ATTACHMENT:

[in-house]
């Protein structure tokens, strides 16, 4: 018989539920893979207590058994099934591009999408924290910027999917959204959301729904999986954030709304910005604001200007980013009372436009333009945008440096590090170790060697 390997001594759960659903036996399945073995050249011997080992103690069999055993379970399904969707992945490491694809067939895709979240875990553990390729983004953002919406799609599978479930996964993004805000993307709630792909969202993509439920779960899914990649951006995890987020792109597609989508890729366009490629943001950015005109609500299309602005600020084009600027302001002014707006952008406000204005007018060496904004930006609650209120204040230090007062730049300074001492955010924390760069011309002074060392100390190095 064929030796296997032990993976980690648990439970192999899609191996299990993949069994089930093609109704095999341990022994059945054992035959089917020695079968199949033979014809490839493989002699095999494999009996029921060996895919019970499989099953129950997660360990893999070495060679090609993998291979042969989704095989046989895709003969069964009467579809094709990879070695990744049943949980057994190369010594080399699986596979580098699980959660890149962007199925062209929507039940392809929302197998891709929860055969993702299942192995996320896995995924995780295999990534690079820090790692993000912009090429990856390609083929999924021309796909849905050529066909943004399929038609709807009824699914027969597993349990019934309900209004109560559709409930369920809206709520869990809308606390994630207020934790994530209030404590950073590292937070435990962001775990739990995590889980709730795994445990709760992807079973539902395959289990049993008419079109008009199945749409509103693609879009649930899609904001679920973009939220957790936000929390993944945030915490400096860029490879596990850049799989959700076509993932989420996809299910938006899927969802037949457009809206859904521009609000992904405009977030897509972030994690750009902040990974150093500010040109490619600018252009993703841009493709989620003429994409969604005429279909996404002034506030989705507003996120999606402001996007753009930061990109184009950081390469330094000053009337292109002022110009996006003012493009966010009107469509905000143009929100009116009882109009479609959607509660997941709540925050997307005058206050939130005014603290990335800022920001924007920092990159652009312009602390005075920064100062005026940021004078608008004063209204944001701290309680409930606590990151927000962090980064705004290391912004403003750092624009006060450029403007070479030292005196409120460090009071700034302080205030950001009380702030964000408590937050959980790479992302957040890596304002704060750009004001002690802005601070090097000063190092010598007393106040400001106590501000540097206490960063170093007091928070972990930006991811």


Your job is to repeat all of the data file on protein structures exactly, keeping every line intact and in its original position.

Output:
[in-house]
């Protein structure tokens, strides 16, 4: 018989539920893979207590058994099934591009999408924290910027999917959204959301729904999986954030709304910005604001200007980013009372436009333009945008440096590090170790060697 390997001594759960659903036996399945073995050249011997080992103690069999055993379970399904969707992945490491694809067939895709979240875990553990390729983004953002919406799609599978479930996964993004805000993307709630792909969202993509439920779960899914990649951006995890987020792109597609989508890729366009490629943001950015005109609500299309602005600020084009600027302001002014707006952008406000204005007018060496904004930006609650209120204040230090007062730049300074001492955010924390760069011309002074060392100390190095 064929030796296997032990993976980690648990439970192999899609191996299990993949069994089930093609109704095999341990022994059945054992035959089917020695079968199949033979014809490839493989002699095999494999009996029921060996895919019970499989099953129950997660360990893999070495060679090609993998291979042969989704095989046989895709003969069964009467579809094709990879070695990744049943949980057994190369010594080399699986596979580098699980959660890149962007199925062209929507039940392809929302197998891709929860055969993702299942192995996320896995995924995780295999990534690079820090790692993000912009090429990856390609083929999924021309796909849905050529066909943004399929038609709807009824699914027969597993349990019934309900209004109560559709409930369920809206709520869990809308606390994630207020934790994530209030404590950073590292937070435990962001775990739990995590889980709730795994445990709760992807079973539902395959289990049993008419079109008009199945749409509103693609879009649930899609904001679920973009939220957790936000929390993944945030915490400096860029490879596990850049799989959700076509993932989420996809299910938006899927969802037949457009809206859904521009609000992904405009977030897509972030994690750009902040990974150093500010040109490619600018252009993703841009493709989620003429994409969604005429279909996404002034506030989705507003996120999606402001996007753009930061990109184009950081390469330094000053009337292109002022110009996006003012493009966010009107469509905000143009929100009116009882109009479609959607509660997941709540925050997307005058206050939130005014603290990335800022920001924007920092990159652009312009602390005075920064100062005026940021004078608008004063209204944001701290309680409930606590990151927000962090980064705004290391912004403003750092624009006060450029403007070479030292005196409120460090009071700034302080205030950001009380702030964000408590937050959980790479992302957040890596304002704060750009004001002690802005601070090097000063190092010598007393106040400001106590501000540097206490960063170093007091928070972990930006991811």